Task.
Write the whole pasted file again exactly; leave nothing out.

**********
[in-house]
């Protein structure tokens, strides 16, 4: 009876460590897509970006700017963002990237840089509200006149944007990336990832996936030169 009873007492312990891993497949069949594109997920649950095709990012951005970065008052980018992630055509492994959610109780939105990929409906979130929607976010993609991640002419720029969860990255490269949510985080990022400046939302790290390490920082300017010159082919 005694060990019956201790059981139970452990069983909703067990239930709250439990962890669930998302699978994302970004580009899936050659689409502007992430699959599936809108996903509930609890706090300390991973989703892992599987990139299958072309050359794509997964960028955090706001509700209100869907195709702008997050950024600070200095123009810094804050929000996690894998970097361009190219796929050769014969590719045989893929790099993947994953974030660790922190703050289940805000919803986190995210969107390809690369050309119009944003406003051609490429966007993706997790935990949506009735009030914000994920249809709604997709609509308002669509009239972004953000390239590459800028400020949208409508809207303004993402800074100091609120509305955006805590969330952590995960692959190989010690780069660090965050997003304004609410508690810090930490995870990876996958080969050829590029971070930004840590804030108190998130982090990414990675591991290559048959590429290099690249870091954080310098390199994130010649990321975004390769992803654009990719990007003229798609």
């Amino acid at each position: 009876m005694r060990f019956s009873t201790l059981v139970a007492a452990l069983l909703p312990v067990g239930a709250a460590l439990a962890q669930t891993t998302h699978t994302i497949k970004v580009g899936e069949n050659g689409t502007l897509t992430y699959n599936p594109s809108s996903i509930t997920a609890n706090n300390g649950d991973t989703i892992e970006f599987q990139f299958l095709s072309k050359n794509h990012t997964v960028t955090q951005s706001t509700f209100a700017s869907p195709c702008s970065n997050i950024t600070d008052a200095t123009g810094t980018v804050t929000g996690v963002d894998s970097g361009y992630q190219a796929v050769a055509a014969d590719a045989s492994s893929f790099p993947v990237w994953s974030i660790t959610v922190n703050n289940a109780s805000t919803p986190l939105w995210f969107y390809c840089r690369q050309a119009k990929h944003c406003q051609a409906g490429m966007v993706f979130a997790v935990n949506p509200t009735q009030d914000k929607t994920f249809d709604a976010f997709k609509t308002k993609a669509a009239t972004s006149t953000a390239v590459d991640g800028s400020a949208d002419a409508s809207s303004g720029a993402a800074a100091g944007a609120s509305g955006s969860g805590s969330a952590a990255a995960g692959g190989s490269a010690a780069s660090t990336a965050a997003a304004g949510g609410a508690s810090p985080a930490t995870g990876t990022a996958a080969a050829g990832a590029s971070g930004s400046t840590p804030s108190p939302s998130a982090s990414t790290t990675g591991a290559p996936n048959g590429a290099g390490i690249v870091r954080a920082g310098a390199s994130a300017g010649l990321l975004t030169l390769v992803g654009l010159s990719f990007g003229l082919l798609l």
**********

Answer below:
[in-house]
């Protein structure tokens, strides 16, 4: 009876460590897509970006700017963002990237840089509200006149944007990336990832996936030169 009873007492312990891993497949069949594109997920649950095709990012951005970065008052980018992630055509492994959610109780939105990929409906979130929607976010993609991640002419720029969860990255490269949510985080990022400046939302790290390490920082300017010159082919 005694060990019956201790059981139970452990069983909703067990239930709250439990962890669930998302699978994302970004580009899936050659689409502007992430699959599936809108996903509930609890706090300390991973989703892992599987990139299958072309050359794509997964960028955090706001509700209100869907195709702008997050950024600070200095123009810094804050929000996690894998970097361009190219796929050769014969590719045989893929790099993947994953974030660790922190703050289940805000919803986190995210969107390809690369050309119009944003406003051609490429966007993706997790935990949506009735009030914000994920249809709604997709609509308002669509009239972004953000390239590459800028400020949208409508809207303004993402800074100091609120509305955006805590969330952590995960692959190989010690780069660090965050997003304004609410508690810090930490995870990876996958080969050829590029971070930004840590804030108190998130982090990414990675591991290559048959590429290099690249870091954080310098390199994130010649990321975004390769992803654009990719990007003229798609």
């Amino acid at each position: 009876m005694r060990f019956s009873t201790l059981v139970a007492a452990l069983l909703p312990v067990g239930a709250a460590l439990a962890q669930t891993t998302h699978t994302i497949k970004v580009g899936e069949n050659g689409t502007l897509t992430y699959n599936p594109s809108s996903i509930t997920a609890n706090n300390g649950d991973t989703i892992e970006f599987q990139f299958l095709s072309k050359n794509h990012t997964v960028t955090q951005s706001t509700f209100a700017s869907p195709c702008s970065n997050i950024t600070d008052a200095t123009g810094t980018v804050t929000g996690v963002d894998s970097g361009y992630q190219a796929v050769a055509a014969d590719a045989s492994s893929f790099p993947v990237w994953s974030i660790t959610v922190n703050n289940a109780s805000t919803p986190l939105w995210f969107y390809c840089r690369q050309a119009k990929h944003c406003q051609a409906g490429m966007v993706f979130a997790v935990n949506p509200t009735q009030d914000k929607t994920f249809d709604a976010f997709k609509t308002k993609a669509a009239t972004s006149t953000a390239v590459d991640g800028s400020a949208d002419a409508s809207s303004g720029a993402a800074a100091g944007a609120s509305g955006s969860g805590s969330a952590a990255a995960g692959g190989s490269a010690a780069s660090t990336a965050a997003a304004g949510g609410a508690s810090p985080a930490t995870g990876t990022a996958a080969a050829g990832a590029s971070g930004s400046t840590p804030s108190p939302s998130a982090s990414t790290t990675g591991a290559p996936n048959g590429a290099g390490i690249v870091r954080a920082g310098a390199s994130a300017g010649l990321l975004t030169l390769v992803g654009l010159s990719f990007g003229l082919l798609l």